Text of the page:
From: Robin Blackstone, ENN
Published December 16, 2013 03:56 PM

EU asks the U.S. to share the energy wealth

Taking note of the United States recoupment of natural gas, most specifically from shale, the EU is pressing its Washington counterparts to include energy exports in the Transatlantic Trade and Investment Partnership (TIPP) trade pact currently being negotiated. The pact will account for half of the world’s economy covering goods and services to include everything from agriculture to finance.

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Currently Europe obtains most of its gas from Russia who has historically kept prices high.

European negotiators are seeking relief from the U.S. and believe there is no reason for the U.S. to withhold this highly sought export. For Europe, lifting the export restrictions offers a cost effective solution for lowering prices without penetrating their own geological reserves saving social, ecological, geological, financial and governmental resources.

According to the Brookings Institute, US gas exports could amount to 6 billion cubic feet or around 170 million cubic meters per day—half of Britain's daily demand in the winter by the end of the decade.

But for the U.S. concerns are that such a deal drives prices up domestically causing lawmakers to want to continue to maintain control of its energy resources. Europe emphasizes that the goal of trade talks are to drive economic growth on both sides of the Atlantic, ultimately making business better for all. 

"Because US and European companies, including energy companies, have invested heavily on both sides of the Atlantic, US and EU negotiators are essentially representing the same company interests," said Peter Chase, vice president, Europe at the US Chamber of Commerce in Brussels. "They can take a more collaborative approach."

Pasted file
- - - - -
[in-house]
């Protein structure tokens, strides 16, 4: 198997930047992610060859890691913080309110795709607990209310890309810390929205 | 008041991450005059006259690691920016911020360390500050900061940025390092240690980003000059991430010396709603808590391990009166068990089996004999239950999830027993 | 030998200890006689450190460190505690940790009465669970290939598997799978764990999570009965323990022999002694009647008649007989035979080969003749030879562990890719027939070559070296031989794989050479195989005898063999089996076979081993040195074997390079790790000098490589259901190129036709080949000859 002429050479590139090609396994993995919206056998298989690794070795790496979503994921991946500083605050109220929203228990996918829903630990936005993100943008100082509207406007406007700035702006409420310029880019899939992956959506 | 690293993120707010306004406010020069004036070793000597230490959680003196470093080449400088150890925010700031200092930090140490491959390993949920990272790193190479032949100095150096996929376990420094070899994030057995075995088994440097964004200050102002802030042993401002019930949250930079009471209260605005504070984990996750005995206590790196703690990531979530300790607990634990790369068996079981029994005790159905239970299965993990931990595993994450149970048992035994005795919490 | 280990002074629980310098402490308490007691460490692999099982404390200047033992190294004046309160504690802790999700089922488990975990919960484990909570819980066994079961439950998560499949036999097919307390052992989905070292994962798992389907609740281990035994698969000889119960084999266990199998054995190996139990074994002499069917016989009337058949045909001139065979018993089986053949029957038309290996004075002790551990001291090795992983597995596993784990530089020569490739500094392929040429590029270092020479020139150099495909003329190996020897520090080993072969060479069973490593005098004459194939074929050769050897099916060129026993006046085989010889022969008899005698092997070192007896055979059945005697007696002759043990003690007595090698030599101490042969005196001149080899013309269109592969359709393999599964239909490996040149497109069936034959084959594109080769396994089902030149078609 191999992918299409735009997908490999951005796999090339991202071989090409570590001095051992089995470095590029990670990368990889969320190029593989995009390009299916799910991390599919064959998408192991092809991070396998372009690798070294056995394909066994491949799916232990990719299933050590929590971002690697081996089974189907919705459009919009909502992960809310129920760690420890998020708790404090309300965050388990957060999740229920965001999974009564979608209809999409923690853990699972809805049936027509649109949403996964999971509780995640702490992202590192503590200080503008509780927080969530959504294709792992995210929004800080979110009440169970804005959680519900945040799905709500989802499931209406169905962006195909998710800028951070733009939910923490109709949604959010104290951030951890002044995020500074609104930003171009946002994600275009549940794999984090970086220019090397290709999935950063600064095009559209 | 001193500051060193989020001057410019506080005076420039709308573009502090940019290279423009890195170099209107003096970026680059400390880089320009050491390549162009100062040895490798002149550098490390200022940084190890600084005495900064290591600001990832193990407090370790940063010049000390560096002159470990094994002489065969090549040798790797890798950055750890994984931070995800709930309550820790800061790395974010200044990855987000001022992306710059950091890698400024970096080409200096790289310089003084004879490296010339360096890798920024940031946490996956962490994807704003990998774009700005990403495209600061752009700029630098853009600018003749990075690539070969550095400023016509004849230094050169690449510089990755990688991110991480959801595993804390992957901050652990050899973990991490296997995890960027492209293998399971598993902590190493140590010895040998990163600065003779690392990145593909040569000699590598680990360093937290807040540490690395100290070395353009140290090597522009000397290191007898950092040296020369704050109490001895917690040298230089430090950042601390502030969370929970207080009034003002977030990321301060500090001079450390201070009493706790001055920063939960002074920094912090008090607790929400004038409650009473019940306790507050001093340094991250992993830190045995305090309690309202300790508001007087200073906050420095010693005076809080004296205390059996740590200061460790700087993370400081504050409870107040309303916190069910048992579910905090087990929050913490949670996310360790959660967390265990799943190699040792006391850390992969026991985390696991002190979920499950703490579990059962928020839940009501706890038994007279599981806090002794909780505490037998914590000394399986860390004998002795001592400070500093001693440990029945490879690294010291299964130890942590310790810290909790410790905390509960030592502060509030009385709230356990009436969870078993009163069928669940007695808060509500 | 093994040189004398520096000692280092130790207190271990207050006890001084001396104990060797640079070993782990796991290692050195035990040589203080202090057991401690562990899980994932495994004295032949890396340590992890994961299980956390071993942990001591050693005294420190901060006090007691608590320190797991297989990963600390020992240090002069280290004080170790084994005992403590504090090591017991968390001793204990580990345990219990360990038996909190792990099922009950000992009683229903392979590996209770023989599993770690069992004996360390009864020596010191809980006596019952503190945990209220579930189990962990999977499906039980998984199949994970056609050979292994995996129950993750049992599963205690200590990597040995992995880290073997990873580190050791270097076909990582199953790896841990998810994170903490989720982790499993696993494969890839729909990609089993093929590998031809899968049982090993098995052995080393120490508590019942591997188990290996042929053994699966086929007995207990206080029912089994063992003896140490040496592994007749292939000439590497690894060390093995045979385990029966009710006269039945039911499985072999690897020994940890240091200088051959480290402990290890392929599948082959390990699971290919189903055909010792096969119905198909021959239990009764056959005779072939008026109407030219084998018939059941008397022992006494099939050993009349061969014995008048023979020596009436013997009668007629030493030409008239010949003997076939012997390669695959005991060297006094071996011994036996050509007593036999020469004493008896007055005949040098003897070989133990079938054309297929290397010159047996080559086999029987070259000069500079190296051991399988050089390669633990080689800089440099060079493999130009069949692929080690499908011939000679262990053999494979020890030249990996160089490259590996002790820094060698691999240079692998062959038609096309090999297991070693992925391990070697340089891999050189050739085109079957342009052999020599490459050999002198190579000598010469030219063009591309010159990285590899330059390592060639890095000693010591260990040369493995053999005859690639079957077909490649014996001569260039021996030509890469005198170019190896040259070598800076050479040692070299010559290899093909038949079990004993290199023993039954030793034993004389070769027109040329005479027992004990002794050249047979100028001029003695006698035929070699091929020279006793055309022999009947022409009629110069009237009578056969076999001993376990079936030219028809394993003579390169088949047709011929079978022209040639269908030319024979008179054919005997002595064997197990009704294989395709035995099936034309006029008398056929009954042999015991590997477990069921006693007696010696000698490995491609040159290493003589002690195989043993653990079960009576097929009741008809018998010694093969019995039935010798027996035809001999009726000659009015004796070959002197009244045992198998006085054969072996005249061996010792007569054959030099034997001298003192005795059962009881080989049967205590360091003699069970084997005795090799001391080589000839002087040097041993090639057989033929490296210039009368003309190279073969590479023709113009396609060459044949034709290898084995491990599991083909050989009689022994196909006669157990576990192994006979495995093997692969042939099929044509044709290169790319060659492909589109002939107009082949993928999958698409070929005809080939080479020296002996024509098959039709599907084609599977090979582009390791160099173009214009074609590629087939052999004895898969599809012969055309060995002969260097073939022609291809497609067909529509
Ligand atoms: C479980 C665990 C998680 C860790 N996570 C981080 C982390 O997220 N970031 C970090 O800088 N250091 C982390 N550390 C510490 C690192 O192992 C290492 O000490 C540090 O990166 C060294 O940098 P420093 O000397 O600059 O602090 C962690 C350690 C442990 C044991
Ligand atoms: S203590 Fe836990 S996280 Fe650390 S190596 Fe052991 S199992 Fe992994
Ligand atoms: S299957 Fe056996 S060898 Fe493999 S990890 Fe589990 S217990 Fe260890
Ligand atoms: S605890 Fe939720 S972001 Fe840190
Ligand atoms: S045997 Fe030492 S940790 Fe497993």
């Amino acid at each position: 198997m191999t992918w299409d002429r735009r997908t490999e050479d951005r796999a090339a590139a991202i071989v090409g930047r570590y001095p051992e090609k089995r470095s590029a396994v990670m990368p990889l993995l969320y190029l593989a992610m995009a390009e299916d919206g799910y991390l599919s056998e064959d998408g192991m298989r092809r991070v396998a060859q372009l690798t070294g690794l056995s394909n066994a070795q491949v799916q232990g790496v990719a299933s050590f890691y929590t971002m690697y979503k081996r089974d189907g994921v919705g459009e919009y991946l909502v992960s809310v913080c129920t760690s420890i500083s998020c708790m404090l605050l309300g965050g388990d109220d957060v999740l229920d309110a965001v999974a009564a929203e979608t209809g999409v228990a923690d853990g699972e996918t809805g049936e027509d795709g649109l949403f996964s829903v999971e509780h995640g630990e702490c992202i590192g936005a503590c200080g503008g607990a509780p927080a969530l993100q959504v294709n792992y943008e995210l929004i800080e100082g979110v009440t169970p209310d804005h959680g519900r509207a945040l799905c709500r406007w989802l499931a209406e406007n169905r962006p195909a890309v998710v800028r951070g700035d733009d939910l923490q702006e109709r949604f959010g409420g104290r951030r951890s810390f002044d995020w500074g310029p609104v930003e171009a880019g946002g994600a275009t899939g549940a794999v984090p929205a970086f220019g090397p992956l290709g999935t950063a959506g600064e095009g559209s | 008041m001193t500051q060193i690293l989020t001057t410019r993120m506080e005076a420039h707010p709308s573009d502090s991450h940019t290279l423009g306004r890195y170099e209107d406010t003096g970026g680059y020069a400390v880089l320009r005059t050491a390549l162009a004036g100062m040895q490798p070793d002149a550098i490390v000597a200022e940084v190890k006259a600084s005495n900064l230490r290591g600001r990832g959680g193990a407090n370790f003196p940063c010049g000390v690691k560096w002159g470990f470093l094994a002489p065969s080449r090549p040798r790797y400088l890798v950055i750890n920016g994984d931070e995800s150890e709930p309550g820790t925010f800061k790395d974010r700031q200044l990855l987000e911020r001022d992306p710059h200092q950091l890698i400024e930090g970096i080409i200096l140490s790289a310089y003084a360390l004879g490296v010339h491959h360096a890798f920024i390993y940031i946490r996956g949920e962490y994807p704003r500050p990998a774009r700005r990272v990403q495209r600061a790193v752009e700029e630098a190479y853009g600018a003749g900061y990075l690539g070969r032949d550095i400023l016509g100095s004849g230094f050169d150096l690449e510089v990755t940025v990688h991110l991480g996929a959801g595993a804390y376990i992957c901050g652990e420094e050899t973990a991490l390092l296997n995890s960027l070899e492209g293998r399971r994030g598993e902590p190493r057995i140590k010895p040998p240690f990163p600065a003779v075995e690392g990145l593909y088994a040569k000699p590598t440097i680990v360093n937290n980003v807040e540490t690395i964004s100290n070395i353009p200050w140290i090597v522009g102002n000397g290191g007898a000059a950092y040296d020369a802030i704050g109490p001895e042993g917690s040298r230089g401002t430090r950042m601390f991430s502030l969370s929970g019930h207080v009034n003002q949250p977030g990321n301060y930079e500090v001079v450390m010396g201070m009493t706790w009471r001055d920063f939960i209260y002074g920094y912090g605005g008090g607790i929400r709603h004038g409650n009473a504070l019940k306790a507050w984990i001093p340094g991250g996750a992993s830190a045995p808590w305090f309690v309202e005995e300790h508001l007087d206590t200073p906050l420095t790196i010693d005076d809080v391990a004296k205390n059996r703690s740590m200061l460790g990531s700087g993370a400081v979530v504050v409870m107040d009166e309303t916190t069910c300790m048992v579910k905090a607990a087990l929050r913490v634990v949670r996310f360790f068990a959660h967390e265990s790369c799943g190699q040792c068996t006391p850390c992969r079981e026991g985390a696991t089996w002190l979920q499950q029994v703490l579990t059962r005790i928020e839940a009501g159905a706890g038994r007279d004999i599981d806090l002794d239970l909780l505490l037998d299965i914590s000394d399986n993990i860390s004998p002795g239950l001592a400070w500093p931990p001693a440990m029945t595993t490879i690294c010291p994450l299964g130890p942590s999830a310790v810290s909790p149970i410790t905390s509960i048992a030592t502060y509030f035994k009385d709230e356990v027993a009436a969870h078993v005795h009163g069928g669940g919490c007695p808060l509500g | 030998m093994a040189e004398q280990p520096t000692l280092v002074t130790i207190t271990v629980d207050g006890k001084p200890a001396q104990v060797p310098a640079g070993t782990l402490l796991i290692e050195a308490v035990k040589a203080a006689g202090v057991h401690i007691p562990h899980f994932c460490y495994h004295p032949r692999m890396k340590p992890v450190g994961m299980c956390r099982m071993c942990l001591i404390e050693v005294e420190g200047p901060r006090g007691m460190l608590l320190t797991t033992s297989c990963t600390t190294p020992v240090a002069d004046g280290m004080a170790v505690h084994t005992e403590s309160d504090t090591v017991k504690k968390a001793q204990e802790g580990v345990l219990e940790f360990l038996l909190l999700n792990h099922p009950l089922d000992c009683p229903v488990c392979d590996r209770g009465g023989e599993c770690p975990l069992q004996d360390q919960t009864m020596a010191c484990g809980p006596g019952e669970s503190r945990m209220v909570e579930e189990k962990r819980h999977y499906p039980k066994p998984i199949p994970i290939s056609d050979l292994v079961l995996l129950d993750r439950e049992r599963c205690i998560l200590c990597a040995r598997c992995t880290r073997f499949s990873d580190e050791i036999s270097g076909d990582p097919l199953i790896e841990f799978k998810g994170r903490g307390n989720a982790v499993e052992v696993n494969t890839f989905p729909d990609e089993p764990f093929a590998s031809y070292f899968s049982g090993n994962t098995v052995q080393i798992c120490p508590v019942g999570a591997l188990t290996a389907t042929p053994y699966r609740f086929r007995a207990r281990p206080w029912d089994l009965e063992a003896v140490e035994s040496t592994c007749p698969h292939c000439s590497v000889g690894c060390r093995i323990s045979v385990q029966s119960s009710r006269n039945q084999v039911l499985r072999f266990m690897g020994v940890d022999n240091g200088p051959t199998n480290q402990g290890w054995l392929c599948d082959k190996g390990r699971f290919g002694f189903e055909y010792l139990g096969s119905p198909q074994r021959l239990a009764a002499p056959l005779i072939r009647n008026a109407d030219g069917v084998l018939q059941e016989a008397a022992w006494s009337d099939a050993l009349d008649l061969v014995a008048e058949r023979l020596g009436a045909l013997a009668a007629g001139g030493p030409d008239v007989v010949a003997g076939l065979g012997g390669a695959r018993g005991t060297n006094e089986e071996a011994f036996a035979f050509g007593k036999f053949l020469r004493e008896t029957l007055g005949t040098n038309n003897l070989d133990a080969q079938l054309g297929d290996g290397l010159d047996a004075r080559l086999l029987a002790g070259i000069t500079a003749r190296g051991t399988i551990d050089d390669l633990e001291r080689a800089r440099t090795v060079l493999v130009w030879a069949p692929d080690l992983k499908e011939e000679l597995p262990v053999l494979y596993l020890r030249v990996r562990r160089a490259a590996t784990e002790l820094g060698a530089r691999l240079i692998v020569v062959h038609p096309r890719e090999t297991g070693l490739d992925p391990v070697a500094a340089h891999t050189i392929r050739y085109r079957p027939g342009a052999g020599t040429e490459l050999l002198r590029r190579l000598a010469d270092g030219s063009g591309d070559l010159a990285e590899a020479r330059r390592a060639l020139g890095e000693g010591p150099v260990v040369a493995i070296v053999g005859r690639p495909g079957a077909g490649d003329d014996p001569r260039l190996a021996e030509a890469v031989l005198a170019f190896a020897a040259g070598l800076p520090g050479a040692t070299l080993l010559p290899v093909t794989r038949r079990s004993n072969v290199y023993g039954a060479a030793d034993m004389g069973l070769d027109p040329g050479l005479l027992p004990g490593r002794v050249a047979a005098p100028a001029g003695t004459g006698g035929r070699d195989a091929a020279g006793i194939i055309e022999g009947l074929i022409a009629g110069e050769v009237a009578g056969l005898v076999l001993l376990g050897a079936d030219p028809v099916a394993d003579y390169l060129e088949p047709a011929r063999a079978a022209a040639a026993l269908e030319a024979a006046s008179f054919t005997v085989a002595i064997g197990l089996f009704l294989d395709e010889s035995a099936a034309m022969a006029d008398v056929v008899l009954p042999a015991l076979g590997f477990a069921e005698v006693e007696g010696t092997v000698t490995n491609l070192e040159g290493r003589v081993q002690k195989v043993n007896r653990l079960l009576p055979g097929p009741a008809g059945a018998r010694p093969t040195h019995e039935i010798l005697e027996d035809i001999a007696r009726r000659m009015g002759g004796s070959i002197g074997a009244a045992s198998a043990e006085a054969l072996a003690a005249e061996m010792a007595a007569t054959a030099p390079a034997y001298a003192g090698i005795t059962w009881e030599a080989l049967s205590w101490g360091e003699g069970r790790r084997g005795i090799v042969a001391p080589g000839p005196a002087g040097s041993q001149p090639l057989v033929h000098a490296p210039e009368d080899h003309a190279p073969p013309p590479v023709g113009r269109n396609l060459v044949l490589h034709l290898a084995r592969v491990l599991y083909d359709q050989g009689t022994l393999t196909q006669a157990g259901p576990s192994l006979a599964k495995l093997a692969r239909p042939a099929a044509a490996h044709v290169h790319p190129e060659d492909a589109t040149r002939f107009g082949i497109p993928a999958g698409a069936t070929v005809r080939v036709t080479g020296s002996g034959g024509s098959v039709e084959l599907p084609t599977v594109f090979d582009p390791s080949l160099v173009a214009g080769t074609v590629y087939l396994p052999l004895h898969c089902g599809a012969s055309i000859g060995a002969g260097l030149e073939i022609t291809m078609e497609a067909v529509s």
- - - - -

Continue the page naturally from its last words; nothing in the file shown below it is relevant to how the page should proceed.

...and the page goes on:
The U.S. however, views energy resources in general as strategic assets whose control must be monitored and maintained and is more likely to integrate energy export controls more conservatively.

European refining industry has particular hopes for the trade talks where trade in refined oil products is not subject to US legal restrictions. High demand for gasoline in the United States during its summer driving season and a shortfall of diesel refineries in Europe have meant the European Union imports U.S. diesel and exports European gasoline.

In 2012, the U.S. refining industry exported 335,000 barrels per day (bpd) of diesel to the European Union and the EU refining industry exported 349,000 bpd of gasoline to the United States equating to $32 billion.

It argues that trade is under threat because of draft EU legislation to label products refined from tar sands as more polluting than from conventional crude because of the amount of energy required to separate the oil from the tar-like deposits.

Read more at EurActive.

Refinery, map of Europe and map of U.S. images via Shutterstock; merged, morphed and further developed by Robin Blackstone.

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